Rule 1: Give Your Gathering a Purpose

We often confuse the “category” of a gathering — holiday office party, family gift exchange — with a reason for coming together. Parker challenges us to dig deeper and identify a unique purpose for our get-together, one that sparks excitement and intrigue.

Davies, whose research focuses on East Asia, hosts an annual Chinese New Year celebration with his wife, Jun-Li Wang, in their St. Paul, Minn., home. Friends, students, and neighbors gather to help make, and then eat, hundreds of Chinese dumplings.

The purpose is clear: “Winters in Minnesota are long, and we often don’t see many people,” he explains. “Our Chinese New Year party is effectively our Christmas card, a time to check in with friends. It’s a winter invigoration.”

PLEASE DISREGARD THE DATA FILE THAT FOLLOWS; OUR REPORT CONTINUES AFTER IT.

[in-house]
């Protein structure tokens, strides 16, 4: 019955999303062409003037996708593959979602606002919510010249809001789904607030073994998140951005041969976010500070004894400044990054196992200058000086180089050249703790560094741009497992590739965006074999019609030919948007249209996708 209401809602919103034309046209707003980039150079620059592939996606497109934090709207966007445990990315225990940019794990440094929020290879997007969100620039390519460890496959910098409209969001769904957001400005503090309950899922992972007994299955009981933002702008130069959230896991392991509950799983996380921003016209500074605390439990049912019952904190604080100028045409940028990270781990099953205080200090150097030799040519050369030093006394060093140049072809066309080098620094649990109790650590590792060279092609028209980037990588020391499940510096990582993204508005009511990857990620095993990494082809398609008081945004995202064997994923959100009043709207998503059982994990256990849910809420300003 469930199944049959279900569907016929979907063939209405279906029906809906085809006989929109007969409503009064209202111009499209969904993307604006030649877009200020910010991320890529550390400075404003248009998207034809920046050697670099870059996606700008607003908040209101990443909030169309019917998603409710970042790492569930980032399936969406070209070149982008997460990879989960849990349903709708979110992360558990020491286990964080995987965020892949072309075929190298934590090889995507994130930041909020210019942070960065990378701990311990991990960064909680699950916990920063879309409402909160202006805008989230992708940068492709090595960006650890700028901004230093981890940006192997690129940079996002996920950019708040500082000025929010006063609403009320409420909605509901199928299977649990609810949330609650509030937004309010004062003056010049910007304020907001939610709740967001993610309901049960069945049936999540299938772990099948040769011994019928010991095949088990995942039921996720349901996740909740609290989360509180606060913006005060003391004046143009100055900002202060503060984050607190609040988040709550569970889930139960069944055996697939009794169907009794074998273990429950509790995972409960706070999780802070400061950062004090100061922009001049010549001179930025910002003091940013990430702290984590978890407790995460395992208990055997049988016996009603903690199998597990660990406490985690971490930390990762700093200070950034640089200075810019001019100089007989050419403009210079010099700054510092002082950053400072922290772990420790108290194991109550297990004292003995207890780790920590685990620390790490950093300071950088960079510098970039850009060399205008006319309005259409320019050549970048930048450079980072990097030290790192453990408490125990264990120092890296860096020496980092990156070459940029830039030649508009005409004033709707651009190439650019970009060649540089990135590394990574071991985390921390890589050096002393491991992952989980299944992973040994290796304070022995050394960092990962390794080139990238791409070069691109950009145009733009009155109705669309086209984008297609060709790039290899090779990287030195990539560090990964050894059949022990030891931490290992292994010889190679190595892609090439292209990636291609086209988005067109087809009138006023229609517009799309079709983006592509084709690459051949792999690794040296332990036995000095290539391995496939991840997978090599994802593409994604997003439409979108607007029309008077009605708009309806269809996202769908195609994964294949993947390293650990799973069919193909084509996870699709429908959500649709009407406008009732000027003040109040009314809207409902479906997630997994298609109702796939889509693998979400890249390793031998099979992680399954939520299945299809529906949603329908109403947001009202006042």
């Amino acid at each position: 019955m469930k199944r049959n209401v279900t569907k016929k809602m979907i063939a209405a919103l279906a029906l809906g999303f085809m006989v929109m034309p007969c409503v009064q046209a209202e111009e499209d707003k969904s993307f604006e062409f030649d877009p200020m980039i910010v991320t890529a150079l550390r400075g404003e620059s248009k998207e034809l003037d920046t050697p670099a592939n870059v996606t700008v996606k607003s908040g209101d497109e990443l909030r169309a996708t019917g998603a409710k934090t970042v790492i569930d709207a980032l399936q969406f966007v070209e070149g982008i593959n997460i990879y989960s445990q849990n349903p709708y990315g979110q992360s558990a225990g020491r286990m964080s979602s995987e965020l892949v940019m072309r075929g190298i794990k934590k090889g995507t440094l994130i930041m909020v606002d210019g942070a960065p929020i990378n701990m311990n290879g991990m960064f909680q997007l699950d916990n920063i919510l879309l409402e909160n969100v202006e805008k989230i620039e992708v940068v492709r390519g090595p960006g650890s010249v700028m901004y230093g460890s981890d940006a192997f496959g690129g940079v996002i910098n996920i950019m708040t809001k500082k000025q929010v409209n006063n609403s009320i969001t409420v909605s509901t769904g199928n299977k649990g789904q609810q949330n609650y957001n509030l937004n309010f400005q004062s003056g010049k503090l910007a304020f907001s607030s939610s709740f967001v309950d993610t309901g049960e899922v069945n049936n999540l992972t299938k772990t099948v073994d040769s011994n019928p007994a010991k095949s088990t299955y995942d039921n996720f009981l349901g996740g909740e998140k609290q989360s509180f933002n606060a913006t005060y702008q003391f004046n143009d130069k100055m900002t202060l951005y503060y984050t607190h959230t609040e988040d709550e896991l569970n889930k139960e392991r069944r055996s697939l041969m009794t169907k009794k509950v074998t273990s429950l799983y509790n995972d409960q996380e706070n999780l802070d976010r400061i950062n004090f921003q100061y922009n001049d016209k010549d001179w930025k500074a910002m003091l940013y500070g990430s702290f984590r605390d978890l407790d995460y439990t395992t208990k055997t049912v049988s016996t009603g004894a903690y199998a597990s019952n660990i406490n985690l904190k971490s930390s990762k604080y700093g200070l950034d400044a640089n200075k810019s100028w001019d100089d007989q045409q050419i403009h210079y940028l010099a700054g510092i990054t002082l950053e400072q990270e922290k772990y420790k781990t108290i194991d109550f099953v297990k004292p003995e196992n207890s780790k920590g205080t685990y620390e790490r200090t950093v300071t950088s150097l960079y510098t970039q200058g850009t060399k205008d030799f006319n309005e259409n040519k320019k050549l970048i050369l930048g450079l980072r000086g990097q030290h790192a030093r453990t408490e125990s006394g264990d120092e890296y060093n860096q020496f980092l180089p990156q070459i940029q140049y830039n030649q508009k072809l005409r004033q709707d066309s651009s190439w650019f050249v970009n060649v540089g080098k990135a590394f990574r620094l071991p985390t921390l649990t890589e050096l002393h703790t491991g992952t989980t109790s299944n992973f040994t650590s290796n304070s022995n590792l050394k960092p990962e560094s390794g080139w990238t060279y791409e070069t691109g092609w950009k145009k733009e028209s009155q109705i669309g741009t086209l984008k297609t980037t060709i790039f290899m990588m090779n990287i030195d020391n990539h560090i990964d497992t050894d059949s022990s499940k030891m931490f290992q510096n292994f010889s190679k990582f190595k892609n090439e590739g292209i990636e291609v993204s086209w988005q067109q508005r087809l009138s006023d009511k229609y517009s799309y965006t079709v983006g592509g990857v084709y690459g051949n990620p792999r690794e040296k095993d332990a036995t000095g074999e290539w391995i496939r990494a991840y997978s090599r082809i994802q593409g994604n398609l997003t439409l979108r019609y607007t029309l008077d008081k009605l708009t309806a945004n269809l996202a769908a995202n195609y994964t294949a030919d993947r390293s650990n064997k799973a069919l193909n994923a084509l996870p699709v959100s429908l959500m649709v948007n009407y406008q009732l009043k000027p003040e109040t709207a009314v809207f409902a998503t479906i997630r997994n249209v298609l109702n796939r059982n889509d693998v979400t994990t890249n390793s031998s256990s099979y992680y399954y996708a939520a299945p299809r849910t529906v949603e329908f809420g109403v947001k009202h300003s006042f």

This is exactly the energy that Parker encourages. “Going with the flow and catering to everyone makes for a fine event, but narrowing your gathering to a specific and unique purpose creates an opportunity to thrill,” she suggests. When Davies made dumpling production the central activity at his gathering, connection and invigoration became almost inevitable.

Parker’s tips for planning gatherings with a specific purpose:

  • Be clear about who you want to attend: people who have known each other a long time or folks who are meeting for the first time?
  • Consider what your guests may need when they arrive. Do they need to rest and recover? Do they need to reconnect? Do they need to share stories?
  • Consider your own needs for the gathering. Why are you planning it? What do you want from it?
  • Think about your unique gift or perspective that you can share with the group. Do you make amazing bread? Tell great stories?
  • Consider how you can you tap into your guests’ unique gifts, skills, or knowledge to make the gathering more meaningful. What can this group do or share, or what does this group know that no other group does?

Rule 2: Make Purpose Your Bouncer